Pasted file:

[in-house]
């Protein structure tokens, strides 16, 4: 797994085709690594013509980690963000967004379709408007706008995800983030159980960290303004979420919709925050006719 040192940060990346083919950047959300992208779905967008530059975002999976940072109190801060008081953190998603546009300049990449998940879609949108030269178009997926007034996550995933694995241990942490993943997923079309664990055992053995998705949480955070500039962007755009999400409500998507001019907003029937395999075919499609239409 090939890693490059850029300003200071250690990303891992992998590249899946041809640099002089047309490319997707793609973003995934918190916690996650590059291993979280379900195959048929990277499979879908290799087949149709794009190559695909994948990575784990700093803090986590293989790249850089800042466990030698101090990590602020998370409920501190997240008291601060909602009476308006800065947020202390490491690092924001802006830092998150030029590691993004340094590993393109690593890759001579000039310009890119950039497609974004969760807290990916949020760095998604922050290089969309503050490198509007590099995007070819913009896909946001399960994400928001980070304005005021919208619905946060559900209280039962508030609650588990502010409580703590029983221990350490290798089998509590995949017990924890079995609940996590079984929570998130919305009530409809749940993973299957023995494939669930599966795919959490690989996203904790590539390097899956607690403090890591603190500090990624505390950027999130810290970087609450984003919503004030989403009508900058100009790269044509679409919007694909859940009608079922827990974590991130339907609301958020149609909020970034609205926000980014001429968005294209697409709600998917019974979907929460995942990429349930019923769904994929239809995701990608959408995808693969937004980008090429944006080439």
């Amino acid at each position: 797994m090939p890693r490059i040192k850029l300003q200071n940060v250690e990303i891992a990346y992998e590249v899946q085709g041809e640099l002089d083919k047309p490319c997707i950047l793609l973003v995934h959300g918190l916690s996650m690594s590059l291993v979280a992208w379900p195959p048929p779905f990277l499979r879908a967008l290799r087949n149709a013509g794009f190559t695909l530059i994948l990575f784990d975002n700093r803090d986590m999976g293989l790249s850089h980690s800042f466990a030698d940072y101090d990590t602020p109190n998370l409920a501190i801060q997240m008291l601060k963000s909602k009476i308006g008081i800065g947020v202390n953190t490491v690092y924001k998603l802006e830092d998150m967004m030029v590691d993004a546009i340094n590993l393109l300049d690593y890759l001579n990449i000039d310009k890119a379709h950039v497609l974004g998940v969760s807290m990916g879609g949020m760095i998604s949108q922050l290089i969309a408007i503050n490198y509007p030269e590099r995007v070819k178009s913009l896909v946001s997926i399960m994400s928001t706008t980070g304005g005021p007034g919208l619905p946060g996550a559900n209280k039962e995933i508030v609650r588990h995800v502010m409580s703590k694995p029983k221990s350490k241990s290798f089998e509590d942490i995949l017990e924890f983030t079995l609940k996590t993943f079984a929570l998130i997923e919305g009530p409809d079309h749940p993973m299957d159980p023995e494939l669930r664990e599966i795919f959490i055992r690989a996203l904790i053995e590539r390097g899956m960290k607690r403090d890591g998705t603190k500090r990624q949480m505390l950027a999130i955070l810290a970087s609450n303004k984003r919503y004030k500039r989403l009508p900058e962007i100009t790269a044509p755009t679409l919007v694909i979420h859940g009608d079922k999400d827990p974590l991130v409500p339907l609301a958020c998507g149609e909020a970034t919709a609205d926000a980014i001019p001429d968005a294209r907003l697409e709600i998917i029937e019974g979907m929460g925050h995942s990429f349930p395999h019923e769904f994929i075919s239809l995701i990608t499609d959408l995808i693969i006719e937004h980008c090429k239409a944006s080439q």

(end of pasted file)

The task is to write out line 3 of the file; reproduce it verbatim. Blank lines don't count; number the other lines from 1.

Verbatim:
């Amino acid at each position: 797994m090939p890693r490059i040192k850029l300003q200071n940060v250690e990303i891992a990346y992998e590249v899946q085709g041809e640099l002089d083919k047309p490319c997707i950047l793609l973003v995934h959300g918190l916690s996650m690594s590059l291993v979280a992208w379900p195959p048929p779905f990277l499979r879908a967008l290799r087949n149709a013509g794009f190559t695909l530059i994948l990575f784990d975002n700093r803090d986590m999976g293989l790249s850089h980690s800042f466990a030698d940072y101090d990590t602020p109190n998370l409920a501190i801060q997240m008291l601060k963000s909602k009476i308006g008081i800065g947020v202390n953190t490491v690092y924001k998603l802006e830092d998150m967004m030029v590691d993004a546009i340094n590993l393109l300049d690593y890759l001579n990449i000039d310009k890119a379709h950039v497609l974004g998940v969760s807290m990916g879609g949020m760095i998604s949108q922050l290089i969309a408007i503050n490198y509007p030269e590099r995007v070819k178009s913009l896909v946001s997926i399960m994400s928001t706008t980070g304005g005021p007034g919208l619905p946060g996550a559900n209280k039962e995933i508030v609650r588990h995800v502010m409580s703590k694995p029983k221990s350490k241990s290798f089998e509590d942490i995949l017990e924890f983030t079995l609940k996590t993943f079984a929570l998130i997923e919305g009530p409809d079309h749940p993973m299957d159980p023995e494939l669930r664990e599966i795919f959490i055992r690989a996203l904790i053995e590539r390097g899956m960290k607690r403090d890591g998705t603190k500090r990624q949480m505390l950027a999130i955070l810290a970087s609450n303004k984003r919503y004030k500039r989403l009508p900058e962007i100009t790269a044509p755009t679409l919007v694909i979420h859940g009608d079922k999400d827990p974590l991130v409500p339907l609301a958020c998507g149609e909020a970034t919709a609205d926000a980014i001019p001429d968005a294209r907003l697409e709600i998917i029937e019974g979907m929460g925050h995942s990429f349930p395999h019923e769904f994929i075919s239809l995701i990608t499609d959408l995808i693969i006719e937004h980008c090429k239409a944006s080439q």